Four armed men attacked a hotel in an Egyptian Red Sea resort popular with Israeli holidaymakers before fleeing when police returned fire, security sources and witnesses said on Tuesday.
The men may have been trying to rob a jewellery shop at the hotel in the Taba Heights resort in South Sinai, the security sources said.
There were no injuries in the attack but several Israelis staying at the hotel cut short their vacations to return to Israel, they said. They men sped away in an unlicensed pick-up truck before they could be arrested.
It was the first reported attack on Taba since 2004 when a series of blasts blamed on Islamist militants killed more than 34 people.
Separately, Bedouin tribesmen released 50 German and British tourists whose coach accidentally crossed a roadblock they had set up as a protest against the governor of South Sinai, the security sources said.
The tourists, who were on their way to visit a monastery, were held for several hours in the Wadi Ferran area until they were freed unharmed, they said.
The tribesmen said they had not intended to detain the tourists as part of the protest, which began after they were "insulted" by the regional governor.
The governor said he would discuss their demands for jobs and the cancellation of court prison sentences handed down to some of their fellow Bedouin in absentia.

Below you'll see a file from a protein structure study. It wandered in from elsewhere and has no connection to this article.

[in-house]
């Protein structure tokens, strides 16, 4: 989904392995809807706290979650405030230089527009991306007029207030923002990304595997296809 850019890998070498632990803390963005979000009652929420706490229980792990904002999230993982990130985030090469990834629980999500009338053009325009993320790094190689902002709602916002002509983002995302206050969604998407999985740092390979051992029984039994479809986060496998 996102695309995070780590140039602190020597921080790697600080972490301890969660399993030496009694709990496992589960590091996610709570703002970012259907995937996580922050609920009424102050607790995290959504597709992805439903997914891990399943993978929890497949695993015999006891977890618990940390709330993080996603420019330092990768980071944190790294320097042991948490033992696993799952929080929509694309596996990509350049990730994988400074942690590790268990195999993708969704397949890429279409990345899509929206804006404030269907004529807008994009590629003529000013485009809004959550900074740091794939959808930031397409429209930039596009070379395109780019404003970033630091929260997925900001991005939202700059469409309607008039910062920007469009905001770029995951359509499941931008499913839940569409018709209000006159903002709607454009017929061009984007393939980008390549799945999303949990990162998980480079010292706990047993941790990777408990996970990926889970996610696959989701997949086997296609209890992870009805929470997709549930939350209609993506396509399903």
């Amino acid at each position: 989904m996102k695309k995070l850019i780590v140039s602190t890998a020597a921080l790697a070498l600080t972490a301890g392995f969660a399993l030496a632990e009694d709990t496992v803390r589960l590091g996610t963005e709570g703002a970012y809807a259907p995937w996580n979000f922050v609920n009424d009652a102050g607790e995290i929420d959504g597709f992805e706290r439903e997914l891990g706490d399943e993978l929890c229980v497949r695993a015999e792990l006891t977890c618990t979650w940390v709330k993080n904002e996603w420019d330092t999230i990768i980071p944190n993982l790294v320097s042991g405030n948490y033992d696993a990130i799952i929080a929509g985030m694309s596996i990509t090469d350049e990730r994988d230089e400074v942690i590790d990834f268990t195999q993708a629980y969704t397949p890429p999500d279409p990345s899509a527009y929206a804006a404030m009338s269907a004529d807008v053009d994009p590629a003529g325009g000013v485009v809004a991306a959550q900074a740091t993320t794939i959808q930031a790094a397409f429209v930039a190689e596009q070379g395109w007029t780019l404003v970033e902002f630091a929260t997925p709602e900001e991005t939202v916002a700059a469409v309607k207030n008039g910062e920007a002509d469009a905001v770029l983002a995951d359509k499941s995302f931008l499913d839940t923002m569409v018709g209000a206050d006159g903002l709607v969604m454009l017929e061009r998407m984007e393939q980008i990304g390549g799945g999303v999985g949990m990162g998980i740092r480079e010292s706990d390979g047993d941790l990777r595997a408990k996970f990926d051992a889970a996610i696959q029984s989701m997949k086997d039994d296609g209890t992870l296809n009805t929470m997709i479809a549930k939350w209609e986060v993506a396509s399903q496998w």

Both incidents reflect weakened security in the isolated desert region since the overthrow of President Hosni Mubarak in a popular uprising last February. South Sinai's Red Sea coast is a major tourism hub for Egypt.
Bedouin who complain that they are neglected by the authorities in Cairo have attacked police stations and blocked access to towns and villages to show their discontent.
Israel has complained that lawlessness in Sinai has allowed militant Islamist groups sworn to the destruction of the Jewish state to gain a foothold in the isolated border region.
Earlier Tuesday, Chief of Staff Lieutenant General Benny Gantz discussed the Sinai security issue in a Knesset Foreign Affairs and Defense Committee overview. According to Gantz, under military rule in Egypt, the Sinai Peninsula "has become a no mans land with developing terror cells."
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